Enjoy millions of ebooks, audiobooks, magazines, and more, with a free trial

Only $11.99/month after trial. Cancel anytime.

They Disappeared
They Disappeared
They Disappeared
Ebook387 pages4 hours

They Disappeared

Rating: 3 out of 5 stars



Read preview

About this ebook

A man’s frantic search for his missing family draws him into a terrifying plot in this novel from “one of the best thriller writers in the business” (Library Journal, starred review).

Though Jeff and Sarah Griffin are teetering on divorce, they try to keep the heart-wrenching turmoil from their young son, Cole. In fact, they all travel from Montana to Manhattan to give Cole a dream vacation. While sightseeing near Times Square, Jeff steps into a store to buy batteries for their camera. By the time he returns, Sarah and Cole have vanished.

Battling his anguish and police suspicions, Jeff fights to rescue his family. He knows now that the love he and Sarah have is worth saving. But he could lose the chance to tell her amid growing fears that they have become entangled in an unfolding plot that could have global consequences.
Release dateApr 16, 2018
Read preview

Rick Mofina

Rick Mofina is a former crime reporter and the award-winning author of several acclaimed thrillers. He's interviewed murderers face-to-face on death row; patrolled with the LAPD and the RCMP. His true crime articles have appeared in The New York Times, Marie Claire, Reader’s Digest and Penthouse. He's reported from the U.S., Canada, the Caribbean, Africa, Qatar and Kuwait's border with Iraq. For more information please visit www.rickmofina.com

Read more from Rick Mofina

Related to They Disappeared

Related ebooks

Related categories

Reviews for They Disappeared

Rating: 3.107142857142857 out of 5 stars

28 ratings3 reviews

What did you think?

Tap to rate

Review must be at least 10 words

  • Rating: 5 out of 5 stars
    I haven’t read a Rick Mofina book in quiet some time. I have no excuse as I have always liked this author. I ran across this one at my local library and remembered just how good this author is and was very excited to be getting reacquainted. It was very suspenseful…sometimes almost too much so. You felt so many emotions for this father and husband as he searched for his lost family with little help from the police that was more than willing early on to make him their main and only suspect. Not only does he have to deal with the police blowing him off…he also has to cope with Federal authorities that do little more than the local police. Gather the supplies you will need to survive and make yourself comfortable in the best seat in your house… because once you begin this story you won’t want to stop….for anything.
  • Rating: 4 out of 5 stars
    Visiting New York during a UN meeting of world leaders, Jeff Griffin's wife and pre-teen sin are abducted by terrorists with whos baggage Jeff's son had grabbed from the airport by accident as it looked just like his own. They want it back since it had a vital component in implementing their terrorist plot; without it their plans fail. Frantically in search of them, Jeff has the assistance of the NYPD, CIA, and counter-terrorist government agencies. This all occurs just a few months before Jeff lost his infant daughter from SIDS, which only ex acerbates his emotions and confidence in finding his family.This is an excellent, tight read. The suspense at wanting to know what happens nexts will keep you turning pages. It is well written and the author's descriptions of the steps the NYPD and government agencies take to find the terrorists enhance the suspense.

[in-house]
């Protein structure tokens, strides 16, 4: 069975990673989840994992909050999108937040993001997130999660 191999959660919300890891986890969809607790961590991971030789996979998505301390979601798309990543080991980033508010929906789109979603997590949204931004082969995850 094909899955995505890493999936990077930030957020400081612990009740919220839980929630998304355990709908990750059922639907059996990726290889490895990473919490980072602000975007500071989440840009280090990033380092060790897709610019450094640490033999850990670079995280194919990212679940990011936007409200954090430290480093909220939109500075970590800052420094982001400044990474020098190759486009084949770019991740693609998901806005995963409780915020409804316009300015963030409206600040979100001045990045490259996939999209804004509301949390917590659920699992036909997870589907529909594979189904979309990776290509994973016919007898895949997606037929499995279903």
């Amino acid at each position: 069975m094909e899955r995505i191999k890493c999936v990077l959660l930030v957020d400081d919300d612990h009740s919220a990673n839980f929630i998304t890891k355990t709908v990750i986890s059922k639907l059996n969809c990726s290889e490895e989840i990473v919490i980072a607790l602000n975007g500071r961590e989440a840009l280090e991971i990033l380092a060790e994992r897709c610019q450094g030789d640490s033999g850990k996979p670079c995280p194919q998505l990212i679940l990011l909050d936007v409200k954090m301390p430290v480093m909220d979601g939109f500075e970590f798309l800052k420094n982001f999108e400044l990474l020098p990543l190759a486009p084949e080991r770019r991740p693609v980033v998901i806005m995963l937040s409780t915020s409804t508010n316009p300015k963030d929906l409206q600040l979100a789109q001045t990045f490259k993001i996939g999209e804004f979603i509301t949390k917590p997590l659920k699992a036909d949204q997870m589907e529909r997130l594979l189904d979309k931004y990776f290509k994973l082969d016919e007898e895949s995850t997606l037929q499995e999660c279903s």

• Rating: 3 out of 5 stars
    They Disappeared caught my attention in the way most thriller novels do but particularly as another title by this author, Vengeance Road, has been on my wishlist for a while.When Jeff Griffin’s wife, Sarah and nine year old son Cole, disappear from Times Square during a family holiday, the police are dismissive, suspecting a domestic quarrel. Frustrated by the investigators, Jeff takes matters into his own hands and frantically searches New York for his missing family, unwittingly blundering into the midst of a terrorist plan to disrupt the current UN meetings in the city.While the tension that stems from Jeff’s frantic search for Sarah and Cole and the developing threat to the UN conference taking place in New York, is high, unfortunately the plot of They Disappeared is simplistic and predictable. I was disappointed by the formulaic storyline which relies on a string of convenient critical events that conspire to keep Jeff from saving his family. Jeff falls and smashes his phone, a courier is hit by a truck, Cole escapes but runs straight into the arms of his kidnapper, these are all somewhat plausible but unconvincing moments of contrivance.As a small town mechanic, albeit with some experience as a volunteer fire fighter, Jeff proves remarkably resourceful, eluding the police and the terrorists and able to stay one step ahead of them both in his fight to rescue his family. It’s not that I didn’t like his character, as I did and I was especially sympathetic to his family’s heartbreaking history, but I didn’t find his motivation to exclude the police and take on armed terrorists alone as credible.In contrast, the terrorist, a professional soldier who has been planning his attack for a year, makes amateurish mistakes, starting with the abduction of Sarah and Cole in an instance where the missing item could have been retrieved with a simple phone call.This novel is not a bad read, for me it’s just lacking the sophistication I prefer in order to fully immerse myself in the action. They Disappeared is a lightweight, uncomplicated thriller and the fast pace will likely keep you turning the pages even if the plot fails to capture your imagination.